This 34 year old guy, Joel Larsen, accidentally got shocked by defibrillator paddles and woke up back in the early 80s when he was 14. The only person he told about this was his best friend Pat. Joel tried to change his past (and that of his friends and family) for the better, though it didn't always work out. Not sure what else to say. But it was pretty funny.

Down Home, on NBC
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I think this is the first thing I really remember seeing Judith Ivey in, though I may have seen her in a movie a few years earlier. I'd later see her in the final season of Designing Women, and in "The 5 Mrs. Buchanans" (higher this page). And I must know her from some other stuff, like voicing Eleanor in The Critic. Anyway... I don't remember this show clearly, but I'm sure I enjoyed it for the one season it lasted. (I didn't get NBC at the time, but my local CBS station must have aired it.) It was a kind of quirky little sitcom set in a Texas coastal town. (Though looking back, I always think of it as having been in a Maine coastal town, probably because I'm confusing the expressions "Down Home" and "Down East.") Um... looking online for info about the show, I see Ivey played a New Yorker who moved back to her home town in Texas to help save her family's struggling cafe & bait shop. That's basically the premise I remember, except I wasn't quite sure where she'd been or what the business was she returned to. I gotta say... cafe & bait shop? I like that. Anyway, the only other character I remember at all was a guy named Tran, who I think was like a waiter or something. And he was an Asian-American immigrant... I remember one joke about his sister, who I think had emigrated to America some time before he had, and he (and probably their whole family) had stopped speaking to her after receiving a letter in which... she said something that Tran had misinterpreted, since his English had been poor, at the time. I won't reveal the joke, though. Not that you're ever gonna see the show. Sigh. I do wish I could see it again sometime, but it seems terribly unlikely.

Dweebs, on CBS
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This lasted less than a full season. I don't remember it well, but I'm sure I liked it at the time. In retrospect, I think it feels kind of like a spiritual predecessor to The Big Bang Theory, though of course it wasn't nearly as good as that show. Anyway, Farrah Forke (whom I knew from Wings) played a woman named Carey, who was hired as the office manager at a software company. She knew nothing about computers, but she was in charge of a bunch of computer programmers (the "dweebs" of the title). They included Vic (played by Corey Feldman); Warren (played by Peter Scolari); Morley (played by David Kaufman, who I would later know for voice work on various cartoons); Karl (played by Stephen Tobolowski, who I may have seen in other stuff before, and certainly after); and Todd (whose actor I don't think I know from anything else). Honestly, I wouldn't remember any characters' names, without looking at info online. I did remember Forke, Feldman, and Tobolowsky being in the show. And I remember liking the show basically because I saw myself as a dweeb, or whatever (even if I wasn't as smart as these people, and hadn't had much access to computers, prior to the time the show aired; certainly I could never be a programmer). I don't know how much I'd like the show if I watched it now, and I haven't got a lot of interest, anyway. But yeah, it was fun while it lasted, I guess.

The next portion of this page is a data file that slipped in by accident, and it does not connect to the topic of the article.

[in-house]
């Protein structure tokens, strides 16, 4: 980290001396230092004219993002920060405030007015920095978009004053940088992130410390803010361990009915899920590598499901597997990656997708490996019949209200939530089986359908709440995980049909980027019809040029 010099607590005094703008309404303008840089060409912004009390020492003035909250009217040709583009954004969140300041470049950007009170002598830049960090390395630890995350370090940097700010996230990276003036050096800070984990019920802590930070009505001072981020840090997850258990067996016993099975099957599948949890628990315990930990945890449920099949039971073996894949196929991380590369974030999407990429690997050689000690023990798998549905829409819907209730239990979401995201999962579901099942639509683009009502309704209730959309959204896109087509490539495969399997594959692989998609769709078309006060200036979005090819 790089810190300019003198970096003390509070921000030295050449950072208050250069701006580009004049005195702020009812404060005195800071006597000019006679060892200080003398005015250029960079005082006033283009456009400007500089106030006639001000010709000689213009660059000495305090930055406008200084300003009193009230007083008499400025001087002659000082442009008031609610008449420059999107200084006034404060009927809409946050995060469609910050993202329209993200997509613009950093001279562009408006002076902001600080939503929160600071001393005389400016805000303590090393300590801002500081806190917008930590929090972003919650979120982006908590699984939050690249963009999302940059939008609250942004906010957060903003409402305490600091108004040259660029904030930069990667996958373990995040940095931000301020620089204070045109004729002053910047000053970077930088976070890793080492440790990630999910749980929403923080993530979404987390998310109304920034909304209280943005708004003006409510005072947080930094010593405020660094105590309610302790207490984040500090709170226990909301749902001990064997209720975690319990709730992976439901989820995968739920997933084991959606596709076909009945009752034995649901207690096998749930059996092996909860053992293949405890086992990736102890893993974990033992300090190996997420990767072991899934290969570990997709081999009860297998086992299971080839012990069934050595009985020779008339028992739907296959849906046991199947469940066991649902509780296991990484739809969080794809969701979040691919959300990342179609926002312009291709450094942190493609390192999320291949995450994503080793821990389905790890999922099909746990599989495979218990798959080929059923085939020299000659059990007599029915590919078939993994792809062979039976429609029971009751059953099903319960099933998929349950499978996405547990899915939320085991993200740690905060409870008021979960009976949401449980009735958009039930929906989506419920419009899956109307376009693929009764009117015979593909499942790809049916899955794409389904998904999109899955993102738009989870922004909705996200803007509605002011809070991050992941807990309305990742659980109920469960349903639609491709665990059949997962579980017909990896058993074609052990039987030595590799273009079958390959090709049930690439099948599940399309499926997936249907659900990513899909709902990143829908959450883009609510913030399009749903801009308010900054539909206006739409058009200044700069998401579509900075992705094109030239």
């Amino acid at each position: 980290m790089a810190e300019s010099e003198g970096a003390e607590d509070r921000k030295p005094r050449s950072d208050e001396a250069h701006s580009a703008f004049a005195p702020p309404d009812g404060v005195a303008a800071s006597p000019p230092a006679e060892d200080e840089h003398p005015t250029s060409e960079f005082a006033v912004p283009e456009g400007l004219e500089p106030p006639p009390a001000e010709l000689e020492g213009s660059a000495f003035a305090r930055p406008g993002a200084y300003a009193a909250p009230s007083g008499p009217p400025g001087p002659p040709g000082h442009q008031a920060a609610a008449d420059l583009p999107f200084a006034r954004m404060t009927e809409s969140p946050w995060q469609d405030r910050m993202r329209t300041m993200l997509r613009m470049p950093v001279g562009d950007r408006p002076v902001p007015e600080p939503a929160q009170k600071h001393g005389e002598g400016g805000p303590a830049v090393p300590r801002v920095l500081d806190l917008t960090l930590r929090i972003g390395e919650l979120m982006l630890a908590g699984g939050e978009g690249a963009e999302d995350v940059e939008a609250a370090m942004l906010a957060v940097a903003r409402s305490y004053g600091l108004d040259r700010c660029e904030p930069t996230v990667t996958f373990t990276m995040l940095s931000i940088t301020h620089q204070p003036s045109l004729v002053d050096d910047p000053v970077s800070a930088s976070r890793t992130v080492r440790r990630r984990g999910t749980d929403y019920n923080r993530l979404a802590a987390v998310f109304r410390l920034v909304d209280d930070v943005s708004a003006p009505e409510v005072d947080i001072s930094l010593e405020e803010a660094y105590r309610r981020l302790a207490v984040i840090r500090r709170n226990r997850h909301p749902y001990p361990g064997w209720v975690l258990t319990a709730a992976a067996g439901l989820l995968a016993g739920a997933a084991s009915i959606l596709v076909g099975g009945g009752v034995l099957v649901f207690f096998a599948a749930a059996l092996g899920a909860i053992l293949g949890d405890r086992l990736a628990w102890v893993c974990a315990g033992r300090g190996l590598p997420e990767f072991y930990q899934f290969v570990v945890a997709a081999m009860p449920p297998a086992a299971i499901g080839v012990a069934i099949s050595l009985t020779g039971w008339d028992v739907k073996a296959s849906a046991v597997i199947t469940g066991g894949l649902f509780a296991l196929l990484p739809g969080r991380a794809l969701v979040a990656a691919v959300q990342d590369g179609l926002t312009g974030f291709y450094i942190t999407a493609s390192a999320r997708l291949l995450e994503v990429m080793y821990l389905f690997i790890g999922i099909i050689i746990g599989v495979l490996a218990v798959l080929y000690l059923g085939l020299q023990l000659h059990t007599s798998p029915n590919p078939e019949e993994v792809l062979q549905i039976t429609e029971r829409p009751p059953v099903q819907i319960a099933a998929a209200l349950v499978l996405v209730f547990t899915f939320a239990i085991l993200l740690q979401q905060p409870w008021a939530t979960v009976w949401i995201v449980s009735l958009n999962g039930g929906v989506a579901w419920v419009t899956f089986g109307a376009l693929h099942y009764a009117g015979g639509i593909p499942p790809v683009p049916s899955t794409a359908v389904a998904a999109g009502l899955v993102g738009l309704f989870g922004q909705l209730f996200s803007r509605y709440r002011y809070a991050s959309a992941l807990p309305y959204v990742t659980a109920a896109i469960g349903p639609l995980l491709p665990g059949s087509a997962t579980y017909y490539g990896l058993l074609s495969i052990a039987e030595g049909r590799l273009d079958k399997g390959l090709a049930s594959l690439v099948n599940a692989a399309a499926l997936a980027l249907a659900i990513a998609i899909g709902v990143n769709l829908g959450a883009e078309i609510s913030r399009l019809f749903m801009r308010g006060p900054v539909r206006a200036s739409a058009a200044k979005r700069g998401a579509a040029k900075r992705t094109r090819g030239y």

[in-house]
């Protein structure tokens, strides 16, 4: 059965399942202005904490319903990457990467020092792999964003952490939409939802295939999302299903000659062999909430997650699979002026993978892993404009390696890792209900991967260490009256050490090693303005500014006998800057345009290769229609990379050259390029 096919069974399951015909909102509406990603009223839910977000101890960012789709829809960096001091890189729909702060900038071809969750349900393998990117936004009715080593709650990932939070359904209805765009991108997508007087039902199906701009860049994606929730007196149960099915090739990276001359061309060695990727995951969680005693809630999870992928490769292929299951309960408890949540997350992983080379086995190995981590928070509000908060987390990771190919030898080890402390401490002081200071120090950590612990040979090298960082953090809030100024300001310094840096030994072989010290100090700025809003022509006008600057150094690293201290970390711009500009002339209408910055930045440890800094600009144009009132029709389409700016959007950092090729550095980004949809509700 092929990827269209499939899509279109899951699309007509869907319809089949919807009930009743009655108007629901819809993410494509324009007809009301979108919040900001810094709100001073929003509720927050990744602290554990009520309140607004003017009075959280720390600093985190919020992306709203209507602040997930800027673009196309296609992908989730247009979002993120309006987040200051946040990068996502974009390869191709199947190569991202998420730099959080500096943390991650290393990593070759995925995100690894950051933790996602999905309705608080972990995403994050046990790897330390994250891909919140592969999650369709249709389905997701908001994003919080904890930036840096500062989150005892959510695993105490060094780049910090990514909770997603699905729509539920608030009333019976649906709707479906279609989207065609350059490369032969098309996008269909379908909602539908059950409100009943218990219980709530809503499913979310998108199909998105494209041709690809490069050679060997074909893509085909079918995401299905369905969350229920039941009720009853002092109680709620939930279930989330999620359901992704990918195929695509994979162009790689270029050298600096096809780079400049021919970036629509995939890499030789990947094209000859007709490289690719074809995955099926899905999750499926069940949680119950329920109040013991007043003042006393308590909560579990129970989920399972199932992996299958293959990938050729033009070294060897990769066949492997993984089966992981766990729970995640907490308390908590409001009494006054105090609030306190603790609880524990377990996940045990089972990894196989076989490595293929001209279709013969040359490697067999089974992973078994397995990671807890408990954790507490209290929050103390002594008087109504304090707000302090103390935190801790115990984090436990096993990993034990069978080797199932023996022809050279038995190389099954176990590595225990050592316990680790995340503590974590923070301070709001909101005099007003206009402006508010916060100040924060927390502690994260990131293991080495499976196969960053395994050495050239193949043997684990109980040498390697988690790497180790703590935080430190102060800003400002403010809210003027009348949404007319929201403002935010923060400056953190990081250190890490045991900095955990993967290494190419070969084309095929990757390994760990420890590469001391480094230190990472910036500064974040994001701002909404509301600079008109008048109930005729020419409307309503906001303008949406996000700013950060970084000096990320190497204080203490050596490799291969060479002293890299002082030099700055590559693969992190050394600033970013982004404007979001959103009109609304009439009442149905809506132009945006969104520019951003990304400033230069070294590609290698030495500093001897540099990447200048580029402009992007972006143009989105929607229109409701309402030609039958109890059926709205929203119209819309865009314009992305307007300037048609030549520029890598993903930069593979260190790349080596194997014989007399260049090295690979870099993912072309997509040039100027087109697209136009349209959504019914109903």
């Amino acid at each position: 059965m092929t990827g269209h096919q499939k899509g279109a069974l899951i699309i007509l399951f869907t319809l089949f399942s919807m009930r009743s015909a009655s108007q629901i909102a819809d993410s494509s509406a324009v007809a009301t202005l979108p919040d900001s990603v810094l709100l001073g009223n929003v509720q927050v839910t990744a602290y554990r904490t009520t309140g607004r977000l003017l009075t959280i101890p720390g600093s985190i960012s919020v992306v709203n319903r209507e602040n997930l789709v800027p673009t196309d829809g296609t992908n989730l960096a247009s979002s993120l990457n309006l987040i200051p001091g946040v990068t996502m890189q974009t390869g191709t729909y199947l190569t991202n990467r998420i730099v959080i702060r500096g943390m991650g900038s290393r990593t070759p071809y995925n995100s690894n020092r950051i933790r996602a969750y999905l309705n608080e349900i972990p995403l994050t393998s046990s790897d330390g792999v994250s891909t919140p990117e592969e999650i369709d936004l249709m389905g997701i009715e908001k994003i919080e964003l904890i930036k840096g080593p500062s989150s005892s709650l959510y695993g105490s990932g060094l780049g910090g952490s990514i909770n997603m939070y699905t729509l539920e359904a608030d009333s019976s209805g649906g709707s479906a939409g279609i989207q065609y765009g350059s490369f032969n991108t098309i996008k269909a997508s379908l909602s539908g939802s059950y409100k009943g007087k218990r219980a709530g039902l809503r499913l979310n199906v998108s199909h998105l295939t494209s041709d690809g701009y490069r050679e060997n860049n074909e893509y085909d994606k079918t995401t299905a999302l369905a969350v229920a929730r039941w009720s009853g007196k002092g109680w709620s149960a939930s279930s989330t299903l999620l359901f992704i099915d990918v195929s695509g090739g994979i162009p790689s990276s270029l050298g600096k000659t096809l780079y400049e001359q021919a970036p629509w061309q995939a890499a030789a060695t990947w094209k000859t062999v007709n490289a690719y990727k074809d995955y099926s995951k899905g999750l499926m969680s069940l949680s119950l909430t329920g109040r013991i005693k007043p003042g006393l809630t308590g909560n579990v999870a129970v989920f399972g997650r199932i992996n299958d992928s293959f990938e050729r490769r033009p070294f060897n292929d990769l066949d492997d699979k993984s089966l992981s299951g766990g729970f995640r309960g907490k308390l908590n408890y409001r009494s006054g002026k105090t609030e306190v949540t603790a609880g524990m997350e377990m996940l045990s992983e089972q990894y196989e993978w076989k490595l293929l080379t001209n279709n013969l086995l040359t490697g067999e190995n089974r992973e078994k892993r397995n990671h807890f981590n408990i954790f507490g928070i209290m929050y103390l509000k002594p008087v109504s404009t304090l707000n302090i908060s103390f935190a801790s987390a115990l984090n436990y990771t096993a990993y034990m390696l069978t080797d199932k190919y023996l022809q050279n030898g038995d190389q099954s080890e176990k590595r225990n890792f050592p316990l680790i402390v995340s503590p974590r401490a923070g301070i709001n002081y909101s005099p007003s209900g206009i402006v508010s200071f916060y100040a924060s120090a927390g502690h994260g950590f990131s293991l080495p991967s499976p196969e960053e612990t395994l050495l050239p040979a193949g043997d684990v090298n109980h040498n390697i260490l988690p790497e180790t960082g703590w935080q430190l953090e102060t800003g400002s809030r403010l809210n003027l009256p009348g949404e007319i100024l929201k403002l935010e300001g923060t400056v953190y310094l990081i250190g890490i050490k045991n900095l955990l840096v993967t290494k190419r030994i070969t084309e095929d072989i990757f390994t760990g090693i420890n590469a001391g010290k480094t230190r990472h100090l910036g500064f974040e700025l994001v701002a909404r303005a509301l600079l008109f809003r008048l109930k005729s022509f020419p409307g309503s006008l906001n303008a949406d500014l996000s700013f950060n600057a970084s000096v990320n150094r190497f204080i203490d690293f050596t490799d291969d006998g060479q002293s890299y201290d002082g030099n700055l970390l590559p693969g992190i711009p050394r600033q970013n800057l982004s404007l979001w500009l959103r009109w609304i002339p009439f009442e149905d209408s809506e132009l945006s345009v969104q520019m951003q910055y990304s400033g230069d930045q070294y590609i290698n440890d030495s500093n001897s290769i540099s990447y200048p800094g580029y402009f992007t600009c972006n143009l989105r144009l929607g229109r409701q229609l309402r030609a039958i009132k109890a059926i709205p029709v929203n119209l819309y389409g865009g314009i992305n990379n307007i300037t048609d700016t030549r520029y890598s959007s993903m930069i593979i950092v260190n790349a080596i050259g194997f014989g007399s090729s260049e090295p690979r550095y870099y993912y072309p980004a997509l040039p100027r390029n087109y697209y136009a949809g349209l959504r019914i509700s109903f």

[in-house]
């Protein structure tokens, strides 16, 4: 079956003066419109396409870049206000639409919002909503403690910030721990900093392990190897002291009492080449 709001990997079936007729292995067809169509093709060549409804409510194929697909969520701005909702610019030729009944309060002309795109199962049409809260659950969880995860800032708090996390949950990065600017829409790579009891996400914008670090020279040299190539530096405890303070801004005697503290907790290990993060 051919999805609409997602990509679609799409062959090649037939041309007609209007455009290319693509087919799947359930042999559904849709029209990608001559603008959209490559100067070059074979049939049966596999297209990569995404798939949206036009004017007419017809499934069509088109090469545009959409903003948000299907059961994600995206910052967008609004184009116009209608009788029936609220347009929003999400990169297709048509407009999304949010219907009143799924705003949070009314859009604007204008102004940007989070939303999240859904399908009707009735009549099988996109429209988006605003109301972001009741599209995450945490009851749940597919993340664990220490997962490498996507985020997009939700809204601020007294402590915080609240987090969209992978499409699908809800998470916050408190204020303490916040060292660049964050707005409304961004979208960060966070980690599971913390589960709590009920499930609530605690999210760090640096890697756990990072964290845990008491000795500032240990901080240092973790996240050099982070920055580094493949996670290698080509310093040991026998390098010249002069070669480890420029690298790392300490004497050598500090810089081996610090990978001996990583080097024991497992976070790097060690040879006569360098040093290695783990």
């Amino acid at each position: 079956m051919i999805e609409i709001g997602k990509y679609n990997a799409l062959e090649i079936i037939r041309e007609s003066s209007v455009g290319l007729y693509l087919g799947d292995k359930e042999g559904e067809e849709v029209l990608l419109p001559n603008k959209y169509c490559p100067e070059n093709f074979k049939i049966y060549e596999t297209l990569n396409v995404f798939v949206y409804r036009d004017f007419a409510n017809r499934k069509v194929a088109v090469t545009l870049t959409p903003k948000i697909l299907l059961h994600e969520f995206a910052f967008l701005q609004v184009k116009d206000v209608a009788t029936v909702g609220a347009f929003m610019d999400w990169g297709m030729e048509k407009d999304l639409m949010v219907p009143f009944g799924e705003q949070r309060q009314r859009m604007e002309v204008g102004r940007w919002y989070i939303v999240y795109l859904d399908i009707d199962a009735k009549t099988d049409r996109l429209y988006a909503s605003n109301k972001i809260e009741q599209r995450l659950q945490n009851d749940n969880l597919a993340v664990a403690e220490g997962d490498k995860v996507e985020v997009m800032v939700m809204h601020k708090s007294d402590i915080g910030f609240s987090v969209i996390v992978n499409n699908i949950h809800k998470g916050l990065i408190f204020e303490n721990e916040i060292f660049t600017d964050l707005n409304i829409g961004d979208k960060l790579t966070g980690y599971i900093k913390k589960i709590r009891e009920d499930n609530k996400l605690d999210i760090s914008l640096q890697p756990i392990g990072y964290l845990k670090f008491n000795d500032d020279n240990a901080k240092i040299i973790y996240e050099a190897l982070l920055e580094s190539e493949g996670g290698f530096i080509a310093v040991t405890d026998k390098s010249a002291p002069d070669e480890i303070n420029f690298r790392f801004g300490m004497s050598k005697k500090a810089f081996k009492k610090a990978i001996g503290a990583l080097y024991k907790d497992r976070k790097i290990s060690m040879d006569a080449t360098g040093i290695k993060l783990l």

Family Affair, on The WB
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There was a show by this title which aired on CBS from 1966-71, which I never saw (since it was before my time). However, I was vaguely are of it later, I suppose, from pop culture references. And I checked out this remake when it aired on the WB in 2002. I remember Tim Curry (of whom I'm a fan from various things) playing a butler (or valet) named Mr. French, and Caitlin Wachs (whom I'd later see on Commander in Chief) playing a girl named Sigourney "Sissy" Davis. Looking at the cast list now, I'm reminded that her Uncle Bill was played by Gary Cole (of whom I was a fan from American Gothic and Crusade). And Sissy had a younger brother and sister named Jody and Buffy. Uncle Bill had to raise his nieces and nephew after their parents died, I guess. I don't remember anything specific about the show, and I doubt I cared much about it, but I might as well mention it, I guess, since it did at least star three people of whom I'm a fan. In other stuff.

Fired Up, on NBC (Must See TV)
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This starred Sharon Lawrence as Gwen and Leah Remini as Terry. Both of them got fired from their old place of employment (where Gwen was Terry's boss), and then they end up going into business together as partners. The show also featured Terry's brother, Danny, and his boss, Guy (who was always hitting on Gwen). I don't remember anything really specific about the show, but I'm sure I found it amusing for awhile.

The Golden Palace, on CBS
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This was a spin-off of The Golden Girls, which lasted a single season on CBS (rather than its predecessor's NBC). Dorothy wasn't in this show, but the other characters from Golden Girls- Blanch, Rose, and Sophia- all were. The three of them bought a struggling hotel called the Golden Palace. It also starred Don Cheadle as hotel manager Roland Wilson. (This may not be the first thing I saw him in, but I think it's the first thing I remember him from.) And Cheech Marin played a chef named Chuy Castillos. (Before this, I was vaguely aware of him being part of comedy duo Cheech & Chong, and I may have known him for voice work such as in Oliver & Company, but this is possibly the first thing I actually saw him in.) Anyway, I don't remember anything else specific about the show. I don't think I cared for it much, but it was probably kind of okay. I guess it's worth mentioning that I watched it.

Good Advice, on CBS